4. Shear volume of material. The biggest collections in our format are in the 10,000–15,000 page range. By contrast, this collection has around 65,000 pages of content. It's the biggest collection we've ever posted on Community Pricing (by far).
  5. Not just one collection, but nine. This is really a collection of nine separate journals that we’ve bundled all together.
  6. Most advanced digital version ever. Print copies are virtually non-existent, and digital copies are just scanned PDFs of the print. They’re not searchable, they’re blurry, and they’re really not practical to use for research. Imagine having Logos editions of this content!

Surely each of these points is worth more than $50, and there are lots of benefits I haven't even mentioned that make this collection so valuable.

If you really want to see this project succeed, here are some things you can do:

  1. Raise your bid to $100. It's just a start, but it will really help a lot. If you're willing to pay more, please bid more. This is really valuable content.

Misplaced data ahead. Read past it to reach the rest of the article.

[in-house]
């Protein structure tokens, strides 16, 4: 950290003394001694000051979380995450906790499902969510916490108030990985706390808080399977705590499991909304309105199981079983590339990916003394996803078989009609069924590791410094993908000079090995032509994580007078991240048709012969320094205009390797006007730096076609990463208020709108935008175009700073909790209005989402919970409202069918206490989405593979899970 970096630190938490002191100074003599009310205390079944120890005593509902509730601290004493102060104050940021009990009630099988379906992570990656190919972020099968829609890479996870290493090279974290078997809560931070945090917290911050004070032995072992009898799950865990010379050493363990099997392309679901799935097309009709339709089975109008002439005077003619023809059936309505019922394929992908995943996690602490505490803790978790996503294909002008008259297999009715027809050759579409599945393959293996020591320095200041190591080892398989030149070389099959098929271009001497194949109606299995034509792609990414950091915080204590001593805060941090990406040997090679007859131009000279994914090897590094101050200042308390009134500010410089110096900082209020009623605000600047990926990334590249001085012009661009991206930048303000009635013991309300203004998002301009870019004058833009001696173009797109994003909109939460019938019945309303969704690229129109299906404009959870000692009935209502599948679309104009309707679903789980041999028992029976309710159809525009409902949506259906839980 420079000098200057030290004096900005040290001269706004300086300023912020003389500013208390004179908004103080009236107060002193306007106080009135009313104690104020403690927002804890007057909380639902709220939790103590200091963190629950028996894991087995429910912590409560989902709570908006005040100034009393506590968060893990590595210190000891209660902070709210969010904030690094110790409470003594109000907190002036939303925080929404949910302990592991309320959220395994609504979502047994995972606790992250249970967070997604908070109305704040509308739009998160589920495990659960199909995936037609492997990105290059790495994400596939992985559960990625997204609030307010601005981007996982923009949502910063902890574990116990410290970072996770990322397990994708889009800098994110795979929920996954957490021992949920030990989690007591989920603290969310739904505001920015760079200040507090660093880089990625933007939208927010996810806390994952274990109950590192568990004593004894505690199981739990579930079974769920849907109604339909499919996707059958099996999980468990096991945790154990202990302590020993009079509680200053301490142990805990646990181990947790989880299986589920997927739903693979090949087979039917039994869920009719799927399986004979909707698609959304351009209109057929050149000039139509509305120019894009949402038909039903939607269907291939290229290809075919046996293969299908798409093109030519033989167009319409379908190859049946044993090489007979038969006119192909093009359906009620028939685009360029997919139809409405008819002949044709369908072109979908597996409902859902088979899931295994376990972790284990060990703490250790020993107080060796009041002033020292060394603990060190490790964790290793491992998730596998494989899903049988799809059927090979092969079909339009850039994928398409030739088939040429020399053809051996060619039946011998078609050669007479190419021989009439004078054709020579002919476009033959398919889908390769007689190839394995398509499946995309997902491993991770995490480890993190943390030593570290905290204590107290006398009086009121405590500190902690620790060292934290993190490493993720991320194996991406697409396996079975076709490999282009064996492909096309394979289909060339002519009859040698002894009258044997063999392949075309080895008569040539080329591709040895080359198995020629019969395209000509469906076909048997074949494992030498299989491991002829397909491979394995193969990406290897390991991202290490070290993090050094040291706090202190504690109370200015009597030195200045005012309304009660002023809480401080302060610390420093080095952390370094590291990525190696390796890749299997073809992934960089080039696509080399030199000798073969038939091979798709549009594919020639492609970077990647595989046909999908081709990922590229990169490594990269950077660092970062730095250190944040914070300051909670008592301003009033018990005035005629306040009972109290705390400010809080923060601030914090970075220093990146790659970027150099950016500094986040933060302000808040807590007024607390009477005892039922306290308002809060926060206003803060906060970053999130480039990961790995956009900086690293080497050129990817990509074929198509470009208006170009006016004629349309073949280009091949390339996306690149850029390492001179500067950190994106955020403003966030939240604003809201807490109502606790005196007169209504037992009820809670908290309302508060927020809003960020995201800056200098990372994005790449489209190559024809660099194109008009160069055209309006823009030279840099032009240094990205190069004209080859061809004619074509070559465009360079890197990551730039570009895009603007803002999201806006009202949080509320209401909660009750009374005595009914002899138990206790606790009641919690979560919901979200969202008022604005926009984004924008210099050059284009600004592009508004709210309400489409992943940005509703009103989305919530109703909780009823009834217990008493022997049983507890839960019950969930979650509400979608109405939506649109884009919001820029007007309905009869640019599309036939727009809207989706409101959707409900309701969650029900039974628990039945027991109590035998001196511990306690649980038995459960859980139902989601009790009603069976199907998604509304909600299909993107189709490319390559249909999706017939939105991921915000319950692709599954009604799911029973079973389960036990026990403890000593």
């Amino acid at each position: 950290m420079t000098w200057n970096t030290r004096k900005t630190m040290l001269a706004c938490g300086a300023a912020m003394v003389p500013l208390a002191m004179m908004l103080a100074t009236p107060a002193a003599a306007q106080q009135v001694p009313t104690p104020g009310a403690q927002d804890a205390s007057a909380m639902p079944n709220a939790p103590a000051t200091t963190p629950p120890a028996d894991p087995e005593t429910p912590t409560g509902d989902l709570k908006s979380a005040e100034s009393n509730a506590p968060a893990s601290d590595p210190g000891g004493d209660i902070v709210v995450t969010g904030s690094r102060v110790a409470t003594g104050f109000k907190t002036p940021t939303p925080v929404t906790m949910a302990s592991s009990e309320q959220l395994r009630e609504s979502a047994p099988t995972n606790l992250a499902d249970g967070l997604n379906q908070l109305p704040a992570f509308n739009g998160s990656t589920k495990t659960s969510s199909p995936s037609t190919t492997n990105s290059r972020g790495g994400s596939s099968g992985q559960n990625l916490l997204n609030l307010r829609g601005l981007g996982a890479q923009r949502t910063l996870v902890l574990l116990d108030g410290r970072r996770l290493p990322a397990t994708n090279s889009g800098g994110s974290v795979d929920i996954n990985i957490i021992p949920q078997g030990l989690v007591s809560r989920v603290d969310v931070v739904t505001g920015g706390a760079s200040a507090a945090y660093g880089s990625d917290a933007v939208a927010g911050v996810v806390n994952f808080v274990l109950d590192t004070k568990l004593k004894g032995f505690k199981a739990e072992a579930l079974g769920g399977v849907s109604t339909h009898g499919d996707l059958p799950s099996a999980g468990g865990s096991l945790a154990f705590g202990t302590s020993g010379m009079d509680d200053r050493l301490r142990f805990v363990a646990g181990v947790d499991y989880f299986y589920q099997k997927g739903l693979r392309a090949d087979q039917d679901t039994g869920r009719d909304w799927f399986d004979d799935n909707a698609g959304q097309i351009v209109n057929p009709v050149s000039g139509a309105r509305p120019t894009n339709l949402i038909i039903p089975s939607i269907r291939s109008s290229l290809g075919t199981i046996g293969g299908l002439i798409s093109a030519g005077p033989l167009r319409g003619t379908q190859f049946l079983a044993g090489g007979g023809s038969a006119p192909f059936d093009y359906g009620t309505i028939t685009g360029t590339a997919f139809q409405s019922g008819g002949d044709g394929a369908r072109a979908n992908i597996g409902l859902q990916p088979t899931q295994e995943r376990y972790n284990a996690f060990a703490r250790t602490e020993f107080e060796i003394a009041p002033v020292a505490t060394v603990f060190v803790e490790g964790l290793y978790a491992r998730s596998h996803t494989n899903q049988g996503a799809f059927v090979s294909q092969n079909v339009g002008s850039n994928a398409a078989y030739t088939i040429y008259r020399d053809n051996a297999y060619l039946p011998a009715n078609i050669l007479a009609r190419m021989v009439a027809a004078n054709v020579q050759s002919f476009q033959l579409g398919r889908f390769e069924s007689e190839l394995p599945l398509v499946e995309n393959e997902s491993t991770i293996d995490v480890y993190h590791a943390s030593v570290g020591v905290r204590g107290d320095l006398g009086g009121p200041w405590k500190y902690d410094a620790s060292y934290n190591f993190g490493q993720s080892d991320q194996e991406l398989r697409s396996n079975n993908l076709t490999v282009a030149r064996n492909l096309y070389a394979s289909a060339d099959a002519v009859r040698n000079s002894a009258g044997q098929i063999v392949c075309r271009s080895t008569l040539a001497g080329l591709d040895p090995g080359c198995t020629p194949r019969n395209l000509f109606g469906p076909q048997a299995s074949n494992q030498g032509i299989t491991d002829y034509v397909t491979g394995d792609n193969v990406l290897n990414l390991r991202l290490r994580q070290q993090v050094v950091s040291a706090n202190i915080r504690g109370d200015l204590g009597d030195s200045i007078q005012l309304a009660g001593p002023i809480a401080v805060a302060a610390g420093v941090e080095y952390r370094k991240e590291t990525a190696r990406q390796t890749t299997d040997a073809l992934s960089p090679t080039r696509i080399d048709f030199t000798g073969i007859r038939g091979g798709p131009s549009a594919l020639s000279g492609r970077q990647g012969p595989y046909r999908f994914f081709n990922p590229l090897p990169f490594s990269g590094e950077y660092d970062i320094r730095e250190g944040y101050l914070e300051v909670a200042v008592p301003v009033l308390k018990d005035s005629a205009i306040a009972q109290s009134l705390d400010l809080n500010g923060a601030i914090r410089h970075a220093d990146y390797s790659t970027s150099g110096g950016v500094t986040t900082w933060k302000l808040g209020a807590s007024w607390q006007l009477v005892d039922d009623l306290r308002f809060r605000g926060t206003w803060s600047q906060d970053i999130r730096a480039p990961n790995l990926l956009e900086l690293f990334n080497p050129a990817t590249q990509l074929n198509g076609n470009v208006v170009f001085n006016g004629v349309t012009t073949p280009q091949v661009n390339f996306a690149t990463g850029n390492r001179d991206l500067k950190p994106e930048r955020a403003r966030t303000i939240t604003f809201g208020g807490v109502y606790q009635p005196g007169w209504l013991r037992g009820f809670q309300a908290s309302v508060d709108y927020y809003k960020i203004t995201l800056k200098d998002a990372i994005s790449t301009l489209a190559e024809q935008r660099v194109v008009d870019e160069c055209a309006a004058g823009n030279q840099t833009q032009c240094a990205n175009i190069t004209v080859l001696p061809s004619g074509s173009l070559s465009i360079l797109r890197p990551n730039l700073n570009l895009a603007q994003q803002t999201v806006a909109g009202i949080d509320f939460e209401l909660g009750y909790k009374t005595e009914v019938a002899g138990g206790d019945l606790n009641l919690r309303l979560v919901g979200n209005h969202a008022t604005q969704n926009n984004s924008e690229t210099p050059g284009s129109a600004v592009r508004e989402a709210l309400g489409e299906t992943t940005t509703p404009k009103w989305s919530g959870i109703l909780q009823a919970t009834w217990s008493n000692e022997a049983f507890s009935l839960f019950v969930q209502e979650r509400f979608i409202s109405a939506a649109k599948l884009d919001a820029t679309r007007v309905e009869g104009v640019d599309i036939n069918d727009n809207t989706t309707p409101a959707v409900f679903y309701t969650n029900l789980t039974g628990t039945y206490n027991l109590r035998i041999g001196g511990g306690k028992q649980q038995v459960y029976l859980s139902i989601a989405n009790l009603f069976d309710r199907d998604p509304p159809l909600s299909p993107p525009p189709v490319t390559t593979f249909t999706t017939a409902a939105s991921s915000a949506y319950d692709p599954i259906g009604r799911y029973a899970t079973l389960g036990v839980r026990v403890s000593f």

2. Spread the word. If you've got a blog, write about why this project is so important, and then link to the page on Logos.com. If you're on Twitter, then Tweet a link to the page every once-in-a-while. You can even use an app like Hootsuite to schedule out your Tweets—maybe once every few weeks for the next year, for example. Share the news on Facebook. Write a link on your whiteboard at school. Add a screenshot to your Pinterest board. Send an email to the students at your seminary. Hire a local skywriter to promote it…. You get the idea. Big Smile
  3. Make sure your pastor knows about it. And if you’re a pastor, make sure the other pastors in your community and your denomination know about this.

 

Great post Kent. At $150 it is still just $.34 an issue, for the wealth of information I am officially upping my bid!